THE greatest lie intellectuals tell us is that "the pen is mightier
than the sword." That's what cowards claim when they want to preen as
Billions of words have been hurled at Sudan's government. The
misery in Darfur not only continues but deepens. While intellectuals
wrestled with compound sentences, Darfur degenerated from selective
oppression to savage anarchy.
Legions of columnists and commentators have deplored Robert
Mugabe's monstrous rule in Zimbabwe. But none of the hand-wringing by
American, European or even African intellectuals restrained one fist or
stopped one club in midair. Guess who "won" that election.
Regiments of professors and pundits have bemoaned China's gobbling
of Tibet for half a century. The result? Beijing cracked down even
"Brave" columnists wrote countless columns bemoaning the suffering
of the Kurds and the Shia under Saddam Hussein. Their earnest
paragraphs didn't save a single life.
Only when better men acted did the surviving victims of one of the
world's worst dictatorships glimpse freedom - an imperfect freedom but
better than a mass grave.
Nothing positive is going to happen in Sudan or Zimbabwe (or Tibet) until rule-of-law states take action.
As outraged activists scribble on, Beijing blithely continues
supporting these and other rogue regimes (and our president crawls to
the Olympics - it's as if FDR had rushed to the games in Berlin).
There was a good reason the assassins of 9/11 attacked the targets
they did, rather than steering those planes into Columbia University or
Harvard Yard: They knew that the potency of the intellectual is
illusory, that it dissolves at the first shot.
As I pointed out on July 4, even our glorious Declaration of
Independence and our Constitution would be no more than bizarre
artifacts had they not been defended by patriots willing to fight.
Does anyone really believe that there's anything we can
write or say that will persuade al Qaeda to make nice? It's on the
strategic defensive today but only because our soldiers and Marines
thumped the hell out of its cadres in Iraq and Afghanistan.
The point isn't that military solutions are always the best
solutions - any problem that can be resolved without bloodshed should
be handled peaceably. But we've got to stop playing pretend: In this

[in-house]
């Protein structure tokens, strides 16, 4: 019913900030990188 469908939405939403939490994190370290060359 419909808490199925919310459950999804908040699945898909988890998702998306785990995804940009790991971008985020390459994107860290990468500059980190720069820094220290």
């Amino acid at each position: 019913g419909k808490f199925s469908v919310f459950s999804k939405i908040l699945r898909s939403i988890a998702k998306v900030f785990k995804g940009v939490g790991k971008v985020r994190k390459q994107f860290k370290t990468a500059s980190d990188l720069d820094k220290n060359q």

hate-plagued, often merciless world, events sometimes demand action,
not just talk.
Our diplomats and "distinguished commentators" see the world from
the 17th floor of a luxury hotel or the office of an English-speaking
Cabinet member. The insular safety of their lives has convinced them
that every problem has a peaceful solution if only we can all have a
But those who rule by the sword (or the fist, or engineered famines
or outright genocide) don't want to hash things out. They want to win. No elegant phrase has ever stopped a bullet in midflight.
Please, educate me: In over 5,000 years of more or less recorded
history, how many tyrannies have been overthrown by noble sentiments?
How many genocides have been averted by reasonable discussions? How
many wars have been prevented by Quakers?
As William James - no archconservative - put it a century ago,
"History is a bath of blood." It's been a long time since we got badly
splashed (9/11's casualties were an average day in Normandy). We're so
spoiled that we've forgotten how brutal humankind can be. But our
enemies are determined to remind us. Meanwhile, they practice on the
innocents close at hand.
If the pen truly were mightier than the sword, the defense industry
would be making ink, paper and keyboards, rather than smart bombs and
body armor. A pen wielded by a talented writer may wound a target's
ego, but a sword will cut off the writer's head.
Pacifists mean well. But they're a dictator's best friends. The man who won't fight for justice abets the terrorist, the tyrant and the concentration-camp guard.
All decent men want peace. But wise men know that not all men are decent.
The use of the pen is an indulgence we can afford only because better men and women grip the sword on our behalf.
Ralph Peters' new book is "Looking for Trouble: Adventures in a Broken World."